• 1890, age 46: Professor in München (students include the later First President of the University of Osaka, Hantaro)
  • 1894, age 50: Professor in Wien
  • 1900-1902, age 56-58: Professor of Theoretical Physics in Leipzig
  • 1902, age 58: Professor in Wien
  • September 5, 1906, age 62, died in Duino, Italy

Ludwig Boltzmann visited the USA three times:

  • 1899
  • 1904
  • 1905

Ludwig Boltzmann’s support for women professionals and scientists

1872 Ludwig Boltzmann met Henriette von Aigentler. She was refused permission to unofficially audit lectures at Graz University.
Ludwig Boltzmann advised her to appeal, and in 1874 Henriette passes the exam as high-school teacher.
On July 17, 1876, Ludwig Boltzmann and Henriette von Aigentler marry. They have four children:

  • 1880: Henriette
  • 1881: Arthur Ludwig (my grand-father)
  • 1891: Else
  • 1884: Ida

Lise Meitner (Nov 1878 – 27 October 1968)

Ludwig Boltzmann’s student Lise Meitner was later part of the team that discovered nuclear fission, for which Otto Hahn was awarded the Nobel Prize.

Lise Meitner was the 2nd woman ever to earn a Doctorate in Physics from the University of Vienna.

Element 109 is named Meitnerium to honor Lise Meitner.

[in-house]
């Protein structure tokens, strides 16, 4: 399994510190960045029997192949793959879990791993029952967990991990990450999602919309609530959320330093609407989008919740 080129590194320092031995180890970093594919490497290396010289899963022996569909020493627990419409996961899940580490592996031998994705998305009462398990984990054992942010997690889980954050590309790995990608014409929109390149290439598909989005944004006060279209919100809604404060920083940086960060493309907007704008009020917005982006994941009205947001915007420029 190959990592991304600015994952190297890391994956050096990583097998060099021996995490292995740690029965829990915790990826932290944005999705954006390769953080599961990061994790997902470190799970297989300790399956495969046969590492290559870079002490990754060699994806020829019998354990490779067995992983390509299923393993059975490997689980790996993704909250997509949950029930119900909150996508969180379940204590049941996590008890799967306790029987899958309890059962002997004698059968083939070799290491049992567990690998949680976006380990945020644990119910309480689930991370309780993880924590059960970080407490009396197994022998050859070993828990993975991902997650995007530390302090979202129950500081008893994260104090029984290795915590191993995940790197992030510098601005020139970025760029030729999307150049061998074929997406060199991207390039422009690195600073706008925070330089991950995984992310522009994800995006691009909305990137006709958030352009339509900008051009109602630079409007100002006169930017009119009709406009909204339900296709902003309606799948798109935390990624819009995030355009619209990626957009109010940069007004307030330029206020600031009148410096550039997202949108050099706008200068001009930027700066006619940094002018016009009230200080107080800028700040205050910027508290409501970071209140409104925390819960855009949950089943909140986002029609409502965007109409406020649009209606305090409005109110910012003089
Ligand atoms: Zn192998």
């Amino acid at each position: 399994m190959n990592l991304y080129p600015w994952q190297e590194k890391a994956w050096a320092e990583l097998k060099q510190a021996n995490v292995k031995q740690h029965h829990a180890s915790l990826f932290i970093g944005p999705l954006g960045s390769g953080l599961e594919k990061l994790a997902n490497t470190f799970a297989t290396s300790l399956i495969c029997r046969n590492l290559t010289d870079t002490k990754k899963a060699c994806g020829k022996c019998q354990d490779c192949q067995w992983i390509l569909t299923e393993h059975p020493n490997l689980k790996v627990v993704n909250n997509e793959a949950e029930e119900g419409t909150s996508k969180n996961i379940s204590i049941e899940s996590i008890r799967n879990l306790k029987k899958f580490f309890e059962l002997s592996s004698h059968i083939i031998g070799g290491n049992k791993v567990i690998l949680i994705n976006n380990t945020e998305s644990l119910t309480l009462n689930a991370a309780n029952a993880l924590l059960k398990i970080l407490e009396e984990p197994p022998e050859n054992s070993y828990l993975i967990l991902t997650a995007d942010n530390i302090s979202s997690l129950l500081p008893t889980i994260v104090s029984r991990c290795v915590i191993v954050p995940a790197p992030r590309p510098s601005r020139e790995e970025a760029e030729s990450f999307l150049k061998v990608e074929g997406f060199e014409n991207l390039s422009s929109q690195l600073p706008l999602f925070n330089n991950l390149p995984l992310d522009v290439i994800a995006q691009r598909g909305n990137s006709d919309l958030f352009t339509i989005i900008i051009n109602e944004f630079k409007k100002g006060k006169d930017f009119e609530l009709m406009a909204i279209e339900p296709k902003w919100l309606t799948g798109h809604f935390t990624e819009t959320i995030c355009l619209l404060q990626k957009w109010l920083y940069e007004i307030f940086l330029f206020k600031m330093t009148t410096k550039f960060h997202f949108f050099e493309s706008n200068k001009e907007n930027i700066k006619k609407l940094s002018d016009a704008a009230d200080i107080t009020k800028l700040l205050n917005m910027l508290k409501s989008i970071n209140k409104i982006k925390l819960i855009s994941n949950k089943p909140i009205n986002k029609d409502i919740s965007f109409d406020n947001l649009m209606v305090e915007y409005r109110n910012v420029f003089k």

Nagaoka Hantaro, Ludwig Boltzmann’s pupil in München (1892-1893)

Nagaoka Hantaro (1865-1950) was Ludwig Boltzmann’s pupil in München around 1892-1893.

Nagaoka Hantaro was Professor at the University of Tokyo 1901-1925, and among his pupils was Hideki Yukawa.

1931-1934, Nagaoka Hantaro was the first President of the University of Osaka.

Ludwig Boltzmann as angel investor: supported aviation

Ludwig Boltzmann was a frequent traveler, usually by train, and to the USA by ship, so he understood the market for transportation, and supported several ventures to develop aircraft. He wrote an article “Über Luftschifffahrt” in 1894. He supported:

  • Otto Lilienthal, Berlin
  • Wilhelm Kreis, Wien
  • Hiram S Maxim, an American engineer in the UK

Ludwig Boltzmann countered the view that engines heavier than air cannot fly, and argued for funding of applied research.

Ludwig Boltzmann traveled widely, was in intense scientific interaction with most major scientists of his time, both at conferences, as well as by exchanging letters.

Ludwig Boltzmann moved frequently between positions, motivated both by increased responsibilities, close interaction with colleagues, e.g. Ostwald in Leipzig, and also in the interest of increasing his income for the benefit of his family.

So much for a short overview of Ludwig Boltzmann’s life as an introduction to the 8th Ludwig Boltzmann Forum in Tokyo, to illustrate Ludwig Boltzmann’s wide range of interests, his frequent travels, and his actions beyond his fields of Physics, Philosophy and Mathematics.

8th Ludwig Boltzmann Forum 2016
8th Ludwig Boltzmann Forum 2016

8th Ludwig Boltzmann Forum, Embassy of Austria in Tokyo, 18 March 2016
8th Ludwig Boltzmann Forum, Embassy of Austria in Tokyo, 18 March 2016